One in four parents would choose a selective school for their child and half believe they provide the best opportunities for poorer students, a new survey reveals.
The ICM poll for the Centre for Policy Studies (CPS) finds that 76 per cent of people back some kind of selection in schools, whether as an entry for requirement or in class streaming within mixed ability schools.
The results of last summer's survey are included in a new pamphlet by the chairman of the right-wing think tank, Lord Blackwell, who argues that the current comprehensive system is "both academically suboptimal and socially divisive".
He calls for all state schools to be allowed to select pupils on the basis of ability, but does not advocate the return of the enforced nationwide 11 plus exam. Instead, he says parents should be able to choose whether to send their children to a selective school.
However, Cyril Taylor, head of the Specialist Schools and Academies Trust, condemned the proposals, saying: "What we need is good schools for everybody."
He argued that existing government measures to help the most talented pupils - which have recently been expanded to include 800,000 children - would ensure the brightest reached their potential.
Grammar schools, and the 11-plus exam at the end of primary school that decided which pupils went to them, were phased out from 1965. But about 160 remain in England and Wales, and neither the Conservatives nor Labour has plans to increase or reduce this.
Yet in today's pamphlet, Lord Blackwell argues that grammars perform better than comprehensives, noting that out of the top 500 schools in the Sunday Times list of 2006, just 151 are state schools and of these, 127 are selective.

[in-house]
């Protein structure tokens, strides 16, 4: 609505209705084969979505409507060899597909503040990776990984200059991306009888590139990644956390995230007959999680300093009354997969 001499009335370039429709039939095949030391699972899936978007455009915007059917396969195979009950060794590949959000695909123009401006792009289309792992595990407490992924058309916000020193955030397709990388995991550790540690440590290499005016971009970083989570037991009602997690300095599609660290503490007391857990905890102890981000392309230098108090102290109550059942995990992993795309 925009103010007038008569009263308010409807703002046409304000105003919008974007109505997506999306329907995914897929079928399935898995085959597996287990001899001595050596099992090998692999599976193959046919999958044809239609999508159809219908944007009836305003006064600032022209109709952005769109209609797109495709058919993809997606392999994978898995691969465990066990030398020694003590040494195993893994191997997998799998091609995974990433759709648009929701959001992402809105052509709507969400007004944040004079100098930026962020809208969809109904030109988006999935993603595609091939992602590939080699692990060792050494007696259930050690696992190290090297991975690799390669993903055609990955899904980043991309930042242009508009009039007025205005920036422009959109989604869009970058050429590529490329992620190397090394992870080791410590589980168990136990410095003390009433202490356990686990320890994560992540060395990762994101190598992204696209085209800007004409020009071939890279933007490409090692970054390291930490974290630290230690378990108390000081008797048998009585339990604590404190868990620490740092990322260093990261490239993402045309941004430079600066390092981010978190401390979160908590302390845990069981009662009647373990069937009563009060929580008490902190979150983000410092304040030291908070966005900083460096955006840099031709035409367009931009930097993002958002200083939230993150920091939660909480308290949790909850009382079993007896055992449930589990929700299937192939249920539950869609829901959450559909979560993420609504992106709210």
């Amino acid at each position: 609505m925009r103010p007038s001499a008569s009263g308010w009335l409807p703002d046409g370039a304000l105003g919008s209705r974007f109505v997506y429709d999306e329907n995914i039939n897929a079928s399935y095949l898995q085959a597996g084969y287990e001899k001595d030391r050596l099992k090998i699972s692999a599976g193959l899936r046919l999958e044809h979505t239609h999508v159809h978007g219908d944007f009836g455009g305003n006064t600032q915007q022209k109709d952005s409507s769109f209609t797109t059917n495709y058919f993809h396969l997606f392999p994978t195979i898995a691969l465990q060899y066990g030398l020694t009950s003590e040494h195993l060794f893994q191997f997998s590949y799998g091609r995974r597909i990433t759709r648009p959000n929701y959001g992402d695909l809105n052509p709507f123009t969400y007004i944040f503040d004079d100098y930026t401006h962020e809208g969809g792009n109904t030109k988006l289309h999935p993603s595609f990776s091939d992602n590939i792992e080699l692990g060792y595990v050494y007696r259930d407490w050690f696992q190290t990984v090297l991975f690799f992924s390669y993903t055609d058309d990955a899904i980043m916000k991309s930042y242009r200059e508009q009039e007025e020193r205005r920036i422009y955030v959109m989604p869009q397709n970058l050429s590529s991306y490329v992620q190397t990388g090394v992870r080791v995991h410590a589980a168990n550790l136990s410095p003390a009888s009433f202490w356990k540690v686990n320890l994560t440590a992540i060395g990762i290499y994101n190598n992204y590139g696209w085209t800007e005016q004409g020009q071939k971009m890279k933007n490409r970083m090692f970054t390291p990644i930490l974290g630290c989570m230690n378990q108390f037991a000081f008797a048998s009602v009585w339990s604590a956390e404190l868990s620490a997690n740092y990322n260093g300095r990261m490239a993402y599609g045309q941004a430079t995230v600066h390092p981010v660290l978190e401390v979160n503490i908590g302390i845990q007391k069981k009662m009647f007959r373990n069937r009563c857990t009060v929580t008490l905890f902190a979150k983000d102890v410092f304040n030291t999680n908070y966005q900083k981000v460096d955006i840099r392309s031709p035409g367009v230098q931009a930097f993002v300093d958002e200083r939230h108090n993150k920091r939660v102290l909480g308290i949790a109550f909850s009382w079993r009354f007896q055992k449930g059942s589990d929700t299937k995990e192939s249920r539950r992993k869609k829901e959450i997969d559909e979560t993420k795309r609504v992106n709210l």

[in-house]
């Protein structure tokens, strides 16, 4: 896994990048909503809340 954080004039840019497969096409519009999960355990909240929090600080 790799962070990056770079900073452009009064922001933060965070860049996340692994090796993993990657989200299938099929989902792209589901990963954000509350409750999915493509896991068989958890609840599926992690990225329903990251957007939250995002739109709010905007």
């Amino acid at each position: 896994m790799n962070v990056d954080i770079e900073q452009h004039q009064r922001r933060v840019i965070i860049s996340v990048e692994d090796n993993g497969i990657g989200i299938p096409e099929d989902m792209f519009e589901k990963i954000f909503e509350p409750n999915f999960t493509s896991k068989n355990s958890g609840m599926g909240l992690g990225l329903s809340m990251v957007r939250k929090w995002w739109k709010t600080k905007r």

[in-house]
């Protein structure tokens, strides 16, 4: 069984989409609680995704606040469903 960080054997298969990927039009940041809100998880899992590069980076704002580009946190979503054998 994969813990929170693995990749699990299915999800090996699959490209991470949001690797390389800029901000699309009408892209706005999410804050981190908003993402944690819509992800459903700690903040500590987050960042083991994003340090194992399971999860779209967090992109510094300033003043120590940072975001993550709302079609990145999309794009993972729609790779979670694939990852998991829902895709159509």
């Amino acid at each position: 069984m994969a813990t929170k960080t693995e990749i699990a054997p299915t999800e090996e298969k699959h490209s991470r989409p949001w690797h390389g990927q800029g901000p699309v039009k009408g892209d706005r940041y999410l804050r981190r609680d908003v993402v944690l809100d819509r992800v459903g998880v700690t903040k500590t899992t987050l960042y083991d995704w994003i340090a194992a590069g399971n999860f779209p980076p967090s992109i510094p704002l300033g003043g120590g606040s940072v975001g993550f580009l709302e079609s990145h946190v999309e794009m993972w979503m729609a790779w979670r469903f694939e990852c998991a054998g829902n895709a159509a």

In 2005, 86 of the top 100 improving schools at 11 to 14-year-old level were grammars. He also compares English performance with that in Northern Ireland, where the 11-plus remains, noting that GCSE and A-level grades are generally better in the latter province.
In addition, the peer - who was head of the Downing Street policy unit under the John Major - argues that grammar schools are more socially inclusive than others.
Although critics argue selection favours richer pupils, Lord Blackwell said catchment areas have become the new selection, as house price rises around the best state schools force out all but the richest families.
"The evidence is very clear that able children do best when they're taught in groups with children of similar ability who can provide challenge and peer group pressure and the reality is that most comprehensives are not able to provide a large enough peer group for the most able, the top five or so percent," he told Today.
"And it's in particular the children in the poorer areas where the less good comprehensives tend to be who are disadvantaged by this. Grammar schools used to provide a route out for those children - now they tend to be stuck. We have selection by postcode rather than selection by ability."
But Sir Cyril reject this, saying bringing back grammar schools could "actually harm the interests of bright children", particularly those from poorer backgrounds. In the 164 schools left, just one per cent of pupils are eligible for free school meals, he noted.